Pupils rally to help boy battle cancer
By TERRI D. REEVES
© St. Petersburg Times, published December 8, 2000
PALM HARBOR -- Except for an occasional allergy attack, Jordan Holzmacher has always been a healthy, active boy, playing soccer twice a week and working toward a black belt in tae kwon do. In August, he frolicked in the Pacific Ocean when his family visited Hawaii; in September, he spent four days trekking through Disney's theme parks in Orlando.
That's why it was such a shock for his family to learn early last month that the 8-year-old had leukemia and lymphoma.
"We had no indication that anything was wrong," said his mother, Fadia Holzmacher. "One moment I have two normal, healthy kids and the next thing I know my son has cancer. I mean, wow! It can happen to anybody."
Today, a blood drive and bone marrow screening will be held on Jordan's behalf at Highland Lakes Elementary, where he attends school.
Jordan, who has been mostly homebound since his illness, visited classmates Wednesday for a few hours. His immune system is so weak that he had to stand outside with his friends to avoid exposure to viruses.
Unfortunately, he developed a fever and had to return to the hospital Wednesday afternoon to receive intravenous antibiotic treatments. His mother said he won't be allowed to go back to school until April, after the flu and chicken pox seasons are finished, and then only on a limited basis.
Jordan's first symptoms appeared during a soccer match when he began to have chest pains. Over the next couple of days, his chest and neck began to swell until his neck was the size of his head. He gained more than 8 pounds in a few days.
It was Dr. Cameron Tebbi, a pediatric hematologist and oncologist at Tampa Children's Hospital at St. Joseph's, who delivered the crushing news that Jordan had cancer.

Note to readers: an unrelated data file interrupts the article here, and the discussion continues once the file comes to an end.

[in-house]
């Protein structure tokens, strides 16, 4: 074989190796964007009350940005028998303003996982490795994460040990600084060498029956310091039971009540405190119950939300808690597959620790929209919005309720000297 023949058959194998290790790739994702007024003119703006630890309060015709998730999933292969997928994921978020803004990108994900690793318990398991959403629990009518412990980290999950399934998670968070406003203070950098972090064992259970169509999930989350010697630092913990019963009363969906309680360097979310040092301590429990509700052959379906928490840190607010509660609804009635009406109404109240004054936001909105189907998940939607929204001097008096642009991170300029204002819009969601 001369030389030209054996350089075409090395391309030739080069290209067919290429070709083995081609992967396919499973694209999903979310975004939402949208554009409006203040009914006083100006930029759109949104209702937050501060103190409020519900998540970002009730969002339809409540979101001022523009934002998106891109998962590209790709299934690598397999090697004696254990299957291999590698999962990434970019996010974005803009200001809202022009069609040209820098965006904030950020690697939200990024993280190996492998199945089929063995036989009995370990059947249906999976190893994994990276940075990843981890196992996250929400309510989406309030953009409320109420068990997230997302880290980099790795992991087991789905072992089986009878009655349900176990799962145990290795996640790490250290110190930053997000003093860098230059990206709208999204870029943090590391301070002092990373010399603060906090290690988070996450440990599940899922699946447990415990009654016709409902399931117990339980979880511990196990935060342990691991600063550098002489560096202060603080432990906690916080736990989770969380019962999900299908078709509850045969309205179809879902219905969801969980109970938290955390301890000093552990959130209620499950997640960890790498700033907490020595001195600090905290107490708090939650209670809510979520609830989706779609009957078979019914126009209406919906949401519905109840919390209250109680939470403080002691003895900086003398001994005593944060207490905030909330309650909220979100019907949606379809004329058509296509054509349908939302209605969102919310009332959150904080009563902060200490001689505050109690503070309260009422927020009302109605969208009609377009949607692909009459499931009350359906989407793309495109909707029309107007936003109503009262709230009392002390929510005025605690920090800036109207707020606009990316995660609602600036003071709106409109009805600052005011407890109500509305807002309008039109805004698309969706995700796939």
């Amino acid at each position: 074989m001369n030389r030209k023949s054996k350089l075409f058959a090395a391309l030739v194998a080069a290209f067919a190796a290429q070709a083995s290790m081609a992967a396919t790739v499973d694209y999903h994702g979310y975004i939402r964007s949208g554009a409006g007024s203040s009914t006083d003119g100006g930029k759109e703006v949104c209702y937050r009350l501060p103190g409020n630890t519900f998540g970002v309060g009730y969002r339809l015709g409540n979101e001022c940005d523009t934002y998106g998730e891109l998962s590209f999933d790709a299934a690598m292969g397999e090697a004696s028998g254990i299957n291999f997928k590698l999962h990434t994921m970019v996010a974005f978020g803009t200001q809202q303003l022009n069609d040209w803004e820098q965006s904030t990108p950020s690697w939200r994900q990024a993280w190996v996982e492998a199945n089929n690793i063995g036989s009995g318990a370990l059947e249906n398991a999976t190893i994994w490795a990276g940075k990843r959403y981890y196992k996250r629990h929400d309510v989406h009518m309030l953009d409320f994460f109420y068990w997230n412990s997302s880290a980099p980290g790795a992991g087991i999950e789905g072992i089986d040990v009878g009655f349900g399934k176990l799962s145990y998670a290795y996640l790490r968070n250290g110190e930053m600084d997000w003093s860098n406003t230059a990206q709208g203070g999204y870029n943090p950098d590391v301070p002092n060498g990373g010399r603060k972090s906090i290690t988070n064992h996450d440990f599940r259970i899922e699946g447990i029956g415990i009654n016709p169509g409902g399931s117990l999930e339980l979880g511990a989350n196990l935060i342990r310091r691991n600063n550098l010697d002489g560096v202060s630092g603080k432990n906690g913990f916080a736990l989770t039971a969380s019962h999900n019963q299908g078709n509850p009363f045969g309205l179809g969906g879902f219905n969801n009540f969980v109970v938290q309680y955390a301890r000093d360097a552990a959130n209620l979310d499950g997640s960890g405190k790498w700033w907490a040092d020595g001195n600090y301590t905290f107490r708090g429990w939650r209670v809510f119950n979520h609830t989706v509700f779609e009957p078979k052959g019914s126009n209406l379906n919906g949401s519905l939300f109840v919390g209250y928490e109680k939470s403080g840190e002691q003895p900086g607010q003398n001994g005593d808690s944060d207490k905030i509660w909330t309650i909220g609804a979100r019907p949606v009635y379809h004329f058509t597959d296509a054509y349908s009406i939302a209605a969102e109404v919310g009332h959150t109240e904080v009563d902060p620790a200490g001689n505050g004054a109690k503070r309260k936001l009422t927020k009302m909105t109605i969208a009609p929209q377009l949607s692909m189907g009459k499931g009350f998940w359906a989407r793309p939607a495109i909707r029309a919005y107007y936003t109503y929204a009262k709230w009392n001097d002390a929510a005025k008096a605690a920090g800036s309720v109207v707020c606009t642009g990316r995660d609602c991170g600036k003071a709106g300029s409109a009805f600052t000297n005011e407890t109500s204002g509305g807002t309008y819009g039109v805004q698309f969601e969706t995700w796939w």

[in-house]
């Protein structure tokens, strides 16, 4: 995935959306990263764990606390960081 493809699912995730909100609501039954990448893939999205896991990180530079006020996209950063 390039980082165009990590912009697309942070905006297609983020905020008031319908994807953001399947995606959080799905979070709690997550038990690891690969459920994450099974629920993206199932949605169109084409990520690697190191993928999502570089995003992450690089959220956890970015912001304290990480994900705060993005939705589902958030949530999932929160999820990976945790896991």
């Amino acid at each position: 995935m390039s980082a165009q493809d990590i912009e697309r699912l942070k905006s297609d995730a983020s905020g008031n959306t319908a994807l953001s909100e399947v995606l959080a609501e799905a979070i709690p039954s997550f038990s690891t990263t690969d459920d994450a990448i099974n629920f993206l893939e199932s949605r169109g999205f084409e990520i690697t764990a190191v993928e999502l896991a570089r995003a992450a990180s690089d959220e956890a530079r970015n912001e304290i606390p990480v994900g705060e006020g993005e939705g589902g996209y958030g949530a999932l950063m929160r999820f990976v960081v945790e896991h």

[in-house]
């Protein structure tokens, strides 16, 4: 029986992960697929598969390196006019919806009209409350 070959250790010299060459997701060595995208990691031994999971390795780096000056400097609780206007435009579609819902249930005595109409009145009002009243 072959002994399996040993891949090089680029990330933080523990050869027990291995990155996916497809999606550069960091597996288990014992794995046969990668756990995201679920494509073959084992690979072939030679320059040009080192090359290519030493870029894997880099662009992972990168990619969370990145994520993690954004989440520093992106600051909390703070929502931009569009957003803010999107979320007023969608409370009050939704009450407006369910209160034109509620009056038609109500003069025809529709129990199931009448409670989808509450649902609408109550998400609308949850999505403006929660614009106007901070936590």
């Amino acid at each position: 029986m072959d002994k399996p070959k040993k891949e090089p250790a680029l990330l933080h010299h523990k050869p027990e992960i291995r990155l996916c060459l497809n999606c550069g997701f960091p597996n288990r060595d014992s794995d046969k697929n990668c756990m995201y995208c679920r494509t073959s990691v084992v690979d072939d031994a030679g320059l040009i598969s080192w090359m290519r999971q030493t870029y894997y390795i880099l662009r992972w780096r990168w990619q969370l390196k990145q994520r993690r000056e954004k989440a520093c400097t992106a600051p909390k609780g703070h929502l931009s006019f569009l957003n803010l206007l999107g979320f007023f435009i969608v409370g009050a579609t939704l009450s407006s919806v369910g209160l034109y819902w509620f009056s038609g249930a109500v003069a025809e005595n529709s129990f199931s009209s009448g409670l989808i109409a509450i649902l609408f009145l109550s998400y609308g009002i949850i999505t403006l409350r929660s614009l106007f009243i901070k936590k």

"I was totally hysterical," his mother said. "He almost died. But they were very confident they were going to help him. His prognosis is good. They say the cure rate is between 65 to 85 percent. He is in complete remission, but he will need two more years of chemotherapy to make sure he stays cancer-free."
While the medical staff is doing everything it can to treat Jordan's physical condition, his classmates are providing the best emotional support possible.
"Once a week, they send a video full of jokes, songs, positive messages, and school gossip," said Mrs. Holzmacher, who was a substitute teacher at the school until her son became ill. "And every single class sent banners and cards. He must have received about 400 so far."
Jordan's third-grade teacher, Joyce Ostrom, said everyone loves Jordan.
"He has such a happy heart," she said. "He's very well-accepted, a solid little student, and very athletic. All the students want to help him and see him get well."
Mrs. Holzmacher said Jordan has also received many toys and the family has received food certificates. A friend gave Jordan a football signed by about 80 percent of the Tampa Bay Buccaneers football team. The Palm Harbor Junior Women's Club is sponsoring the bone marrow screening. The test, which normally costs $50, is free during this drive. Persons who donate blood have the option of having the blood tested for the marrow donor program.
"You can do both programs with one stick of the needle," said Katrina Holley, recruiter for the Florida Blood Services Marrow Donor program.
Holley said that in the Tampa Bay area, there are 30 to 45 patients with life-threatening illnesses searching for a bone marrow match on any given day.
Whether Jordan will need a bone marrow transplant is uncertain, but should he need it in the future, it will be helpful to have a donor in the registry, Holley said.
Mrs. Holzmacher remains hopeful that her son will be cured.
"We have lots of support, good doctors, and lots of faith," she said.
Care to donate?
A blood drive and bone marrow screening to benefit Jordan Holzmacher will be held from 9 a.m. to 6 p.m. today in the physical education field near the rear of Highland Lakes Elementary School, 3636 Ridge Blvd., Palm Harbor.
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